Nothing stays the same, but SolidWorks, c’mon back, you’re missed. Get over the dog days and back in the game that for many years and on many levels made you one of the very best players in the game for mechanical design.
Rendering has entered the mainstream of the product development process with this capability being part of many CAD applications. However, there is still plenty of room for specialized products that optimize rendering and take it to a higher level. One of our favorites is Keyshot from Luxion, who just announced KeyShot 4, the next generation of its rendering and animation package.
Luxion continues to develop its rendering technology to bring speed and improvements to KeyShot, making it an integral part of the product development process, from concept through sales and marketing.
KeyShot 4 adds new approaches to features and improved rendering enhancements that make KeyShot an accurate 3D rendering animation system for the product visual workflow.
The new “Live Linking'”capability lets Creo, SolidWorks, and Rhinoceros users maintain all part and feature updates made to their models without having to redo any of their work inside KeyShot. This capability requires a separate plugin that is available free of charge from the KeyShot website.
Keyshot 4 introduces a new method for applying physical lights, with the ability to turn any object in the scene into a point, area, or light source. Improved import options give you more flexibility when importing 3D geometry and the ability to work with the actual units of CAD software.
Check out the Keyshot 4 overview video presentation:
More material options come courtesy of a new partnership with Mold-tech, introducing accurate representations of Mold-Tech textures.
Improved algorithms provide more realism for subsurface light scattering within translucent materials.
KeyShot Pro users now have the ability to apply render layers to objects and create Model or View Sets to explore different configurations of product appearances, camera views, and environments. Pro users will also experience enhanced HDR editing capability with dynamic environment highlighting and options to tilt and blur HDRI’s. The KeyShot user interface now has the ability to dock project, library, and animation windows. Optionally, models can now be viewed in full stereoscopic 3D on supported 3D monitors.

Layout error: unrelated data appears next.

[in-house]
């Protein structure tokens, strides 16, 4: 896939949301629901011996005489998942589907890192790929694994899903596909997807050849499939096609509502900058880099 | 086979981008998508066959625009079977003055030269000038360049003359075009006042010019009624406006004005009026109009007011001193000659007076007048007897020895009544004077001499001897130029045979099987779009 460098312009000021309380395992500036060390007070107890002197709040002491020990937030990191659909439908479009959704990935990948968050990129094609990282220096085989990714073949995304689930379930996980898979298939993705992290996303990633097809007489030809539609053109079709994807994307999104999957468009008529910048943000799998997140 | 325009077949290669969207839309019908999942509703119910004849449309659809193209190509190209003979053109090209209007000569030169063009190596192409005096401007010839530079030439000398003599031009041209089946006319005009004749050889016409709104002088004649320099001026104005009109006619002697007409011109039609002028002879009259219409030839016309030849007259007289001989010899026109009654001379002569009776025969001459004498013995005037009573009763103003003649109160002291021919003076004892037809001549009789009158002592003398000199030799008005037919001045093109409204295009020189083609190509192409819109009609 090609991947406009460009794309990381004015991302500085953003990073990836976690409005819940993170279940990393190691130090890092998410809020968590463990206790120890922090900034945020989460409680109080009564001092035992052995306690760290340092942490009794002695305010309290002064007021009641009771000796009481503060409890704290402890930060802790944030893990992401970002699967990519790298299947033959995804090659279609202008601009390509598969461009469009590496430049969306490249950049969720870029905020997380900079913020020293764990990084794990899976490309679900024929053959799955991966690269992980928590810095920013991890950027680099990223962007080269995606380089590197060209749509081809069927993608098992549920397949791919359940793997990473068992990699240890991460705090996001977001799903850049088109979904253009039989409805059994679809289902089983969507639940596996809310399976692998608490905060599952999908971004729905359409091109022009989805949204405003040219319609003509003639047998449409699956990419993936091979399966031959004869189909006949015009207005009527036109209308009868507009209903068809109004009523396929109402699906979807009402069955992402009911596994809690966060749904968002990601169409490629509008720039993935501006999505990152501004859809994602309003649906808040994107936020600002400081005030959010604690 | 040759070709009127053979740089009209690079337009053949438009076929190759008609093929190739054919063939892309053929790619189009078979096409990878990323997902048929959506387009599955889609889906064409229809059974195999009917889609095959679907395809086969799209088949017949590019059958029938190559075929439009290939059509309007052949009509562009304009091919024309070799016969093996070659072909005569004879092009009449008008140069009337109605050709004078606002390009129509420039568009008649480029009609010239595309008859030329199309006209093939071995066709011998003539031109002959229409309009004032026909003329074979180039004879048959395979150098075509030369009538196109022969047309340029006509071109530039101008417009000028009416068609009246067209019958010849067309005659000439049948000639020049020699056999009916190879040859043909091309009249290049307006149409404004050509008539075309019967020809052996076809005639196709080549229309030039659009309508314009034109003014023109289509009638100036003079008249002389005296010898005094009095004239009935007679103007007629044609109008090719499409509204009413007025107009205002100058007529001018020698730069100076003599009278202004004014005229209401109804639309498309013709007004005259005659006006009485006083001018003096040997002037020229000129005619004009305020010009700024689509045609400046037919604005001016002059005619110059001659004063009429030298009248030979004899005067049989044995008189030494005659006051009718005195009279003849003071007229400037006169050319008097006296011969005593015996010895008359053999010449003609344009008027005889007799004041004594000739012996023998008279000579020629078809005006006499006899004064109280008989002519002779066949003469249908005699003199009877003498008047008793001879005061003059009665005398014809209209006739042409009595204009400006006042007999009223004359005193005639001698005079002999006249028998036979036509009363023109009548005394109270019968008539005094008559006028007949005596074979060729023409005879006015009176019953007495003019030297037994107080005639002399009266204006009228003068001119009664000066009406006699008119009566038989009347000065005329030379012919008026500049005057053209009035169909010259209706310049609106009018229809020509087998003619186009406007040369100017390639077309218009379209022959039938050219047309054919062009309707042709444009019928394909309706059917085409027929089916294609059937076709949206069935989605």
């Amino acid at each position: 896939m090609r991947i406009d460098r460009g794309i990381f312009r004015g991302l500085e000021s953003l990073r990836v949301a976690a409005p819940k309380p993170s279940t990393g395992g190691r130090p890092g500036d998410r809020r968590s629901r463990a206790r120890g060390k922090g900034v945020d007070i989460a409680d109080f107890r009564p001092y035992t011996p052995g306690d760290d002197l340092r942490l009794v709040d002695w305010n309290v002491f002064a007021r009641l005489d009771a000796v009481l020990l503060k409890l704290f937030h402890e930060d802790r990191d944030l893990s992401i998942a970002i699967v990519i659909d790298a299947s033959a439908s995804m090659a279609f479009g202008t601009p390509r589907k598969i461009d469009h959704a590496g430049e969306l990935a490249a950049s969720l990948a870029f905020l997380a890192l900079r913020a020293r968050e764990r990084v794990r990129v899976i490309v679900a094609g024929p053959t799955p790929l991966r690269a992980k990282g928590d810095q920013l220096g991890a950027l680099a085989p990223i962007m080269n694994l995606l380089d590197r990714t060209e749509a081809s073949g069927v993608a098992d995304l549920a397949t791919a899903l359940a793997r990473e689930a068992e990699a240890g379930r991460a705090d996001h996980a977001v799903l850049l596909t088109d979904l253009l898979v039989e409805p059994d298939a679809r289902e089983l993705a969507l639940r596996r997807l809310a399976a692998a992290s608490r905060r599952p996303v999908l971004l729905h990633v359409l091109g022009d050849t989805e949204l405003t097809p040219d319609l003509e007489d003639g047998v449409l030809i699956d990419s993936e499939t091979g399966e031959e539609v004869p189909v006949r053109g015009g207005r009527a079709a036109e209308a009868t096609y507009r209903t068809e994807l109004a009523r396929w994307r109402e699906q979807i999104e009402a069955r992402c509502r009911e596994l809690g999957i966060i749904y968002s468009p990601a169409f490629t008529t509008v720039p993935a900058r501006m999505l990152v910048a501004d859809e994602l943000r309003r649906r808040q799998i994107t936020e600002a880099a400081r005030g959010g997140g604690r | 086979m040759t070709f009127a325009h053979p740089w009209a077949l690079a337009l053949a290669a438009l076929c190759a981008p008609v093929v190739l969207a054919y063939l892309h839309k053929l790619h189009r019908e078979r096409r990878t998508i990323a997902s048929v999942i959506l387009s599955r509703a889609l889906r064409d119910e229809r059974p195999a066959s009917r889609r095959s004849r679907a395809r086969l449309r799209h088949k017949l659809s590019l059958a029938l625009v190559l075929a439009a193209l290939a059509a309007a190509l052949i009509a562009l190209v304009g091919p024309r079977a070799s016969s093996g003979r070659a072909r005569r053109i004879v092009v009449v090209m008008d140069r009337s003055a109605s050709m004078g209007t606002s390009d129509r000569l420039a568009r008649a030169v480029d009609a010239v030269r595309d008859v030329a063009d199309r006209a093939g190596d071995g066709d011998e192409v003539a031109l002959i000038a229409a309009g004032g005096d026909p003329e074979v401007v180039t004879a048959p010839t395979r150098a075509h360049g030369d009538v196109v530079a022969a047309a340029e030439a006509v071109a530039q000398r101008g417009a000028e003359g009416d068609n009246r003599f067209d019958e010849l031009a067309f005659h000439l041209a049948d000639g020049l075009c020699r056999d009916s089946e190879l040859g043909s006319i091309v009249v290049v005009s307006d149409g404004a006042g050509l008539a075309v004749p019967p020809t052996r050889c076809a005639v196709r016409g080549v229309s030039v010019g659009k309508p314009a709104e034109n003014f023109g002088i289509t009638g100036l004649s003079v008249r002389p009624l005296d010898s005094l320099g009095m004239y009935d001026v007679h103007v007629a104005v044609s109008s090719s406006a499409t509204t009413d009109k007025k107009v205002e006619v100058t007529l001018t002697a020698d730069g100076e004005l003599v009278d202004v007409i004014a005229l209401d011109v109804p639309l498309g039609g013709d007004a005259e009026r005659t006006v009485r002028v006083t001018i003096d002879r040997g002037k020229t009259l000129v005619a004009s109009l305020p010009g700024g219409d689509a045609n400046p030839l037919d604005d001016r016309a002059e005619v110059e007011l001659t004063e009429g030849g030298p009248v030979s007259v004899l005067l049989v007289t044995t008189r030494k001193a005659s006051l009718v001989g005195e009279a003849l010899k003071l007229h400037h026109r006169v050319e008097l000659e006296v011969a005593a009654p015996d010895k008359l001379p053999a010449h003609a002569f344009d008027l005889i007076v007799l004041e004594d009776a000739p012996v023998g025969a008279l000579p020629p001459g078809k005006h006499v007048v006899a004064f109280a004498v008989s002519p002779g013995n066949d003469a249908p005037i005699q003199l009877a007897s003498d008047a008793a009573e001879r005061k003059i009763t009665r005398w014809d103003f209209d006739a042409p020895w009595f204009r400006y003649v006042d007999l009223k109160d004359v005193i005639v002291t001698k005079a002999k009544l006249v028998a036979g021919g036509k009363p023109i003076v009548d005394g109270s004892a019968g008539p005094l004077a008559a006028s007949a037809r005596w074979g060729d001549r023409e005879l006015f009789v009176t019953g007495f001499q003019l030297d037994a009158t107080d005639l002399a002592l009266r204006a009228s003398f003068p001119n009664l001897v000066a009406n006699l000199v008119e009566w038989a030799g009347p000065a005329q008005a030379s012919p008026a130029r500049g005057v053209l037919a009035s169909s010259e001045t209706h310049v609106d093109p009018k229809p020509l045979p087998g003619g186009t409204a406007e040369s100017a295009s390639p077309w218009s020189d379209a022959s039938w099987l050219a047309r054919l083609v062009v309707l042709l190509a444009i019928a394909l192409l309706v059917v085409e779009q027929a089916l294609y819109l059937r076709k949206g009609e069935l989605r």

Increased control over the model and environment is provided with the ability to apply rounded edges to sharp corners, multi-select objects in the real-time window and create ground planes.
Speeding the time it takes to add detail to 3D geometry and reducing the files size of imported models has been addressed with the new Rounded edge feature. With this option, you can apply a small radius to sharp edges creating a more realistic look. This option is a a visual enhancement to the rendered graphics without increasing file size or render times.
KeyShot 4 pricing starts at $995. As with previous versions, animation capabilities can be added to KeyShot 4 for $500 and interactive KeyShotVR capabilities can be added for $1000.
We have watched Keyshot evolve and mature as one of the best rendering packages in the marketplace, regardless of price, and Keyshot 4 continues this positive evolution.
Continuing our quick looks at some of the unique exhibiting partners that we spoke with at SolidWorks World 2013, this time around we’ll briefly cover ExactFlat and its forthcoming flagship product — ExactFlat Design Studio.
The ExactFlat suite of software is designed for manufacturers working with fabrics and technical textiles. ExactFlat Design Studio for SolidWorks– the company’s newest product – is the first product to integrate the five essential steps of product development (design, flatten, pattern, nest, cost and document) inside SolidWorks.
Essentially, ExactFlat extends the 3D and 2D capabilities of SolidWorks for manufacturers producing sewn products such as automotive and transportation seating, furniture, apparel, marine, and architectural fabric structures.